Liberal Democrats talk about tackling climate change, investing in clean renewable energy and investing in green economic growth and green infrastructure. But how would we do it?
The scientific consensus is clear - the world must keep the rise in global temperature to 2 degrees Celsius above pre industrial levels, or we will face an apocalyptic situation where climate change is out of our control.
The science is becoming more pessimistic. Last year, for instance, climate scientists from the Tyndall Centre for Climate Change Research found that cumulative CO2 emissions, along with carbon cycle feedbacks and the omission of emissions from international transport, mean that action to reduce emissions is needed much more urgently that previously thought. Global greenhouse gas emissions need to start falling by 2015. Their analysis also suggests that the UK needs to aim at the upper end of the IPCC’s recommendations, for industrialised countries to cut their greenhouse gas emissions between 25 and 40 per cent from a 1990 baseline; in part to encourage other countries to aim for a stronger deal at Copenhagen. [click here].
The independent Committee on Climate Change favours strong domestic action, with little or no dependence on offsets purchased from abroad to achieve its suggested emissions reduction targets.
So the Liberal Democrats are correct to commit to cutting UK emissions by 40 percent by 2020; and to supporting an international agreement to do the same.(1)
We have also adopted targets for 40% clean electricity -- wind, hydroelectric, tidal, biomass, wave and tidal, solar power -- by 2020; and for making a major improvement in our energy efficiency -- the most cost-effective way of cutting carbon emissions. This is the key to reducing our carbon emissions. Research by the Carbon Trust and Imperial College proves it.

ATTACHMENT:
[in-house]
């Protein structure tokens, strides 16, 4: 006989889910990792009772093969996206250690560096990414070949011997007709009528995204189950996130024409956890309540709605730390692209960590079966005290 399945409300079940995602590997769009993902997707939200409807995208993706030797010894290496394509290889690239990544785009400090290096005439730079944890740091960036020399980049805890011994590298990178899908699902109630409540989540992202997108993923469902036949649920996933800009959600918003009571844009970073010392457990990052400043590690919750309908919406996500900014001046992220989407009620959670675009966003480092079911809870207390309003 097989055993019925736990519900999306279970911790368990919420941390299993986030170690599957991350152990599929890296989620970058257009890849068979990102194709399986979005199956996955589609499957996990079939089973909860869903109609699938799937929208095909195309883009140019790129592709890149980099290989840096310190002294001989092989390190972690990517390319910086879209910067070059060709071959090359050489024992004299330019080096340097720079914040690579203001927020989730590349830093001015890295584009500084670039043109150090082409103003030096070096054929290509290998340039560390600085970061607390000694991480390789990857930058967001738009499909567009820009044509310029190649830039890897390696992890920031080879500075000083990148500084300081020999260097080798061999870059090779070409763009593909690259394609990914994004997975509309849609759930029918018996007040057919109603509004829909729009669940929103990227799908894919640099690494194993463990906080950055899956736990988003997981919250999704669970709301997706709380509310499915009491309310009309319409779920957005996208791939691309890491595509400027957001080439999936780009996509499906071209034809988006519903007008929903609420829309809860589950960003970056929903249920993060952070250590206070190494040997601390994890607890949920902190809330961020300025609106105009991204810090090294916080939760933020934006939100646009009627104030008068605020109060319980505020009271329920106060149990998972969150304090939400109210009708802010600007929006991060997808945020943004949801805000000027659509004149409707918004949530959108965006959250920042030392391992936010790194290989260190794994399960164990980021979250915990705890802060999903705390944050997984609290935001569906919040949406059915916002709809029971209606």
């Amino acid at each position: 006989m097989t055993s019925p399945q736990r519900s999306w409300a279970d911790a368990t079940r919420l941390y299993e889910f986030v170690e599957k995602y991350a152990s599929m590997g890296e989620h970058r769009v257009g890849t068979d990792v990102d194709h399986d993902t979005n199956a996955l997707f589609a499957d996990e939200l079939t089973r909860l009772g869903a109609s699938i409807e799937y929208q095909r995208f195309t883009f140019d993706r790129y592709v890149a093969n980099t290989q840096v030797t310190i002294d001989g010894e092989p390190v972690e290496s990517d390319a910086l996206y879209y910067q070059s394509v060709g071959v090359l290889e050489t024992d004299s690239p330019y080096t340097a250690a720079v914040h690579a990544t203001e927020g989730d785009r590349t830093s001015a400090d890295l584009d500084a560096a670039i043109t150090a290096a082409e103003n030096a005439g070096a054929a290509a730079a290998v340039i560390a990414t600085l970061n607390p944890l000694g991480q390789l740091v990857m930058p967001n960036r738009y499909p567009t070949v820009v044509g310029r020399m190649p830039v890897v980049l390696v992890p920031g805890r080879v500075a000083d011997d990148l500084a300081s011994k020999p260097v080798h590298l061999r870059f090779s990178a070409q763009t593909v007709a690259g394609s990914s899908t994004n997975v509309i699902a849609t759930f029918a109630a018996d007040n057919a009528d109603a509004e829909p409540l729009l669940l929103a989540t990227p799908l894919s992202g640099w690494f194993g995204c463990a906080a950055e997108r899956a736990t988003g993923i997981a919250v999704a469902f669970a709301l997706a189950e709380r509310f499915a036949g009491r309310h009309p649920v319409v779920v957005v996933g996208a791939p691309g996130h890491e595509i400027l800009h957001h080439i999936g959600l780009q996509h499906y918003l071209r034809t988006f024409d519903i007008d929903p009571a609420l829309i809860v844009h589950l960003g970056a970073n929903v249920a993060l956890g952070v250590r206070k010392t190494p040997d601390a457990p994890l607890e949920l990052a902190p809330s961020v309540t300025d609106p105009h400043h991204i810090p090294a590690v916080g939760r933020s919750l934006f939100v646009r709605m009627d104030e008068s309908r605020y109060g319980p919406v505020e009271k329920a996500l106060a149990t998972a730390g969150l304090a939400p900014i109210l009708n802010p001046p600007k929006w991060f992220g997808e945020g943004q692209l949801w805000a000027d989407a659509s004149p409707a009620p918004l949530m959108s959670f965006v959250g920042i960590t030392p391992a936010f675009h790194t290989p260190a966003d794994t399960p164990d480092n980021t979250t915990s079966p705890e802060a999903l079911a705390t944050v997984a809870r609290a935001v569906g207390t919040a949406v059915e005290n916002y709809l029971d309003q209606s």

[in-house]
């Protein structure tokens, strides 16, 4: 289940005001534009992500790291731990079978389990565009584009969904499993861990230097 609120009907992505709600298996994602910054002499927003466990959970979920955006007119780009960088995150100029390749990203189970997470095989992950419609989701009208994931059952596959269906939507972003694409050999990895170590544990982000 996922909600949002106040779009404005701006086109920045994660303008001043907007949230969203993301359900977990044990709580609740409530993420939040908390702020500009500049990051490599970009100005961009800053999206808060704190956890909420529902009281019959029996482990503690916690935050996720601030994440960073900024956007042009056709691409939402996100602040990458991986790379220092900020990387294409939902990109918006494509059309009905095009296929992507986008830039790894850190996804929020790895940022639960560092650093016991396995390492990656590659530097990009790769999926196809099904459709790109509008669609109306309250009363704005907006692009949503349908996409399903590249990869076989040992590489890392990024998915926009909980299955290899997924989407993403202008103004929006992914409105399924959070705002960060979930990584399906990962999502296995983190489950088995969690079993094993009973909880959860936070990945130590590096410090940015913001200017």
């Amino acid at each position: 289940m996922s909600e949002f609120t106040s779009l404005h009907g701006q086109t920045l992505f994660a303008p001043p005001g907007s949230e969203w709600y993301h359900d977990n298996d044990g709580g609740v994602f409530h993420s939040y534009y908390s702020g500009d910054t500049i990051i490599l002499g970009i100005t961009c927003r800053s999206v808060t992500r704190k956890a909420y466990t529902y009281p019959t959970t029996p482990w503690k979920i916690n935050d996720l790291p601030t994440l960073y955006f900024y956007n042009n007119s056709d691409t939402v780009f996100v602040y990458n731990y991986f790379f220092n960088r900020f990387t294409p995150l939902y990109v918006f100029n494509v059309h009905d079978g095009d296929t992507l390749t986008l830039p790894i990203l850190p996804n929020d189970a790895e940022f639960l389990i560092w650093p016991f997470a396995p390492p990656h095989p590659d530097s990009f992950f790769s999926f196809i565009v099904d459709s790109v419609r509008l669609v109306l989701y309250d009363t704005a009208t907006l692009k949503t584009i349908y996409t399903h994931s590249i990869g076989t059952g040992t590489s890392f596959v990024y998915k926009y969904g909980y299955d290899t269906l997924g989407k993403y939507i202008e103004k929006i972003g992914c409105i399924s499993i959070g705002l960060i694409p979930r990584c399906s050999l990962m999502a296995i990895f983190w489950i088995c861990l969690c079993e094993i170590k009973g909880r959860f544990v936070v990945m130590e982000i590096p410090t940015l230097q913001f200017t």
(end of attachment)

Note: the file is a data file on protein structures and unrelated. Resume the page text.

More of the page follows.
Liberal Democrats want to take carbon out of the electricity we use, the heat we need, the vehicles we use to get around by 2050. We want to create a new, green economy.
Let’s be clear. This is a transformation the like of which has never seen before. It will need the fastest acceleration of technological development and innovation in our history. And 40% clean electricity is eight times the UK’s current level.
The transformation to a zero carbon Britain will need investment in, for example: renewables generation; robust energy efficiency solutions; offshore wind power grids; electricity transmission and gas distribution grid reinforcement and interconnectors; and smart meters.
Last year, the Renewables Advisory Board estimated that to reach the government’s existing energy targets the private sector will need to invest £100bn by 2020.
In July 2009, new work by Ernst and Young, covering investment needs for all the government’s energy policy goals, put the figure at £90 billion by 2015 (though that includes new nuclear generation).
But market failures mean that private sector involvement alone will not generate enough investment to fully commercialise some new green technologies quickly enough.
In some cases, the lead times are too long. Some supply chains are too weak – in onshore wind, for example, we have to compete in a global supply chain with Spain, Denmark. And in offshore wind there are very few turbine manufacturers.
The Liberal Democrats’ general election manifesto should set out a green industrial strategy, to make sure that the technologies where this country has an advantage can come to market. This includes:
- providing capital grants for clean energy sources;
- creating a Green Infrastructure Bank to act as the catalyst for private sector investment; with public finance acting in partnership to carry forward low carbon infrastructure investment; and
- using green bonds to raise new finance for green infrastructure and energy efficiency solutions; boosting confidence in low carbon markets without making the public debt worse.
Liberal Democrats talk about “using guaranteed prices to drive investment in renewable energy sources such as wind, wave and solar.” But so do Labour (now) and the Conservatives. We need to be committed to guaranteed prices that do the job – by being structured simply enough and set sufficiently high to promote investment in as many viable clean energy solutions as possible.
(1) Note that earlier this year, new research from the Tyndall Centre supported a 42 per cent UK emissions reduction target by 2020 (without using carbon offsets purchased from abroad.
[This is an edited version of the speech I would have given in the energy and climate change debate at the Liberal Democrat conference, had I been called.]